Saturday, July 14, 2018

"Monterey’s Dalí17, which displays the 500-work private collection of the Ukrainian-born real estate developer Dimitry Piterman, features the Surrealist’s face—complete with upturned moustache—on its logo."

The Art Newspaper: Dalí foundation sues California museum for use of artist’s name and image.

Brandon Butler tweets:  "This lawsuit seems crazy—if a museum full of Dali art can’t use 'Dali,' what should it be called? 'Museum of the Melting Clocks Guy—You Know, with the Weird Mustache'?"

On the other hand:

"Coblentz Patch Duffy & Bass partner Lawrence Siskind, who’s not involved in the case, said at first blush it sounds as if the foundation has a strong case. If the museum called itself 'The Museum of Surrealism' and exhibited Dali retrospectives, that probably wouldn’t break any laws. It could even create a website called and publish commentary and criticism about his artwork.  But use of 'Dali' as part of the museum’s name might imply that Dali’s heirs or owners of the rights have authorized use the name, or endorsed the museum, Siskind said."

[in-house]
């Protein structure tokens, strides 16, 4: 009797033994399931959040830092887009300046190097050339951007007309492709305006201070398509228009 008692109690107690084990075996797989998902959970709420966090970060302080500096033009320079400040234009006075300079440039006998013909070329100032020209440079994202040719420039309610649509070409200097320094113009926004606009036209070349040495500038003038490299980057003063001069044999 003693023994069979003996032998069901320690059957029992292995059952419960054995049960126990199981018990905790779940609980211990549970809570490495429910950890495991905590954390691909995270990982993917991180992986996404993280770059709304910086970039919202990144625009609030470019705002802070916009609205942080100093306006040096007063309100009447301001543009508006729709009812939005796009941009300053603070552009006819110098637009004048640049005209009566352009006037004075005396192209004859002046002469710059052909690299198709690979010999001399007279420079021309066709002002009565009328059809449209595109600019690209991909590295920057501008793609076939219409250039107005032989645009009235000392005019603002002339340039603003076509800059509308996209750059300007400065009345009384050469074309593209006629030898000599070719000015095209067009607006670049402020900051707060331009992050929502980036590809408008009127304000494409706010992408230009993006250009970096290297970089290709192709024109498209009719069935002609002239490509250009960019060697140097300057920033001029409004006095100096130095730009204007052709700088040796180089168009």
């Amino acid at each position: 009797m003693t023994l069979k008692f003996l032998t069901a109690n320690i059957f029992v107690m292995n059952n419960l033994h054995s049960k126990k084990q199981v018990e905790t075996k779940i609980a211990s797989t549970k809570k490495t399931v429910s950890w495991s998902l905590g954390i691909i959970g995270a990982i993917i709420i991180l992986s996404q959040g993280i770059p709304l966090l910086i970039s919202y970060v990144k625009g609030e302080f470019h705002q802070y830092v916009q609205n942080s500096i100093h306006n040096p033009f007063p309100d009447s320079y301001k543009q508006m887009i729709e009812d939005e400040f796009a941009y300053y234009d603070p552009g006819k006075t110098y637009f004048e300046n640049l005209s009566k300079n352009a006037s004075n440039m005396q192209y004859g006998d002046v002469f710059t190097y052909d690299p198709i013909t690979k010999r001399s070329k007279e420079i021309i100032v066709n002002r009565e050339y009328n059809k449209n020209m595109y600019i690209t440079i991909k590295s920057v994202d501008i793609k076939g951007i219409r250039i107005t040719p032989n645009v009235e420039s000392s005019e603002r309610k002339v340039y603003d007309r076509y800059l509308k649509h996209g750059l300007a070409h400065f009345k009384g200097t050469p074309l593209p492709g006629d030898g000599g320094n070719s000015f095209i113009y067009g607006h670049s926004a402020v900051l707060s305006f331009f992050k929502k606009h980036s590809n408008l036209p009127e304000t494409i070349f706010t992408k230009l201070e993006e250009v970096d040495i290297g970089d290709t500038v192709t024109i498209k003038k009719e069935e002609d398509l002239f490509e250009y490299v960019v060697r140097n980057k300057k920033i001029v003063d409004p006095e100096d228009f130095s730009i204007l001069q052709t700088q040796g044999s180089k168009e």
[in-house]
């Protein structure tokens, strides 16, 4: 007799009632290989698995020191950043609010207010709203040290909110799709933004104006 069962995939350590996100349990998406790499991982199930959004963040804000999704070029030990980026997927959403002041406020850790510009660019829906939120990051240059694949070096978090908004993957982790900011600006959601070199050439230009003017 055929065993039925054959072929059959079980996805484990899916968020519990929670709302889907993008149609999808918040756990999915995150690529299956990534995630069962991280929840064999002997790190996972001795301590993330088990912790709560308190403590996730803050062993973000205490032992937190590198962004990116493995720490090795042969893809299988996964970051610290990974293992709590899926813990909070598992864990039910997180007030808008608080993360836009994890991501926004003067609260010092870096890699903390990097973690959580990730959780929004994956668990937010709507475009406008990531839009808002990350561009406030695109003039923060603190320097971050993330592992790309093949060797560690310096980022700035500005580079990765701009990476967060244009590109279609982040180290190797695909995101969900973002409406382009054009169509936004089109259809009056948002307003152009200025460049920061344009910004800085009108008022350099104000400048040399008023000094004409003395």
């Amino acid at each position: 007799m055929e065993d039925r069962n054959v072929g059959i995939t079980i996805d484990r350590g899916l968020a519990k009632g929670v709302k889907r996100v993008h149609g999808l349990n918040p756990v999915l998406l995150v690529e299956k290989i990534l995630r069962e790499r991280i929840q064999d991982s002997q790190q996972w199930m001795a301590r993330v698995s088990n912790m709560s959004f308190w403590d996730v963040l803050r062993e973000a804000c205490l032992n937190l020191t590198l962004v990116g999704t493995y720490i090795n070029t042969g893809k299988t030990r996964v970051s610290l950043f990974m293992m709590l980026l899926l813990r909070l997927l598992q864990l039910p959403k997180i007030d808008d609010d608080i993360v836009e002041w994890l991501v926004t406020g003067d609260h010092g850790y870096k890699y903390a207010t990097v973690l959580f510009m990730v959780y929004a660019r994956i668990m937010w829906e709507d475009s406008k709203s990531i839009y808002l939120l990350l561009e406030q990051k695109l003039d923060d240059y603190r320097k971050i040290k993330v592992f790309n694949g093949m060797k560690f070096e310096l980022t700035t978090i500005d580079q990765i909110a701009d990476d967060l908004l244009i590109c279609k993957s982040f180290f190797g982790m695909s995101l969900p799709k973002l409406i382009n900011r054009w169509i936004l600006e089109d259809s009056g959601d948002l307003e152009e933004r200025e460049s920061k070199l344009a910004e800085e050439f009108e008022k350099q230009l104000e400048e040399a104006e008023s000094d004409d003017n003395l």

"UC Hastings School of Law civil litigation professor David Levine said Piterman 'may well have a problem' by using Dalí’s name and image to promote the museum. It’s one thing, Levine said, to display a Dalí painting on a museum wall. It’s another thing to use Dalí’s image to promote it.   To be safe, Levine said, Piterman needs a different strategy.  'If he advertises it as "Dmitry’s Museum Featuring Works of Salvador Dalí" without using Dalí’s likeness, that’s probably OK,' Levine said."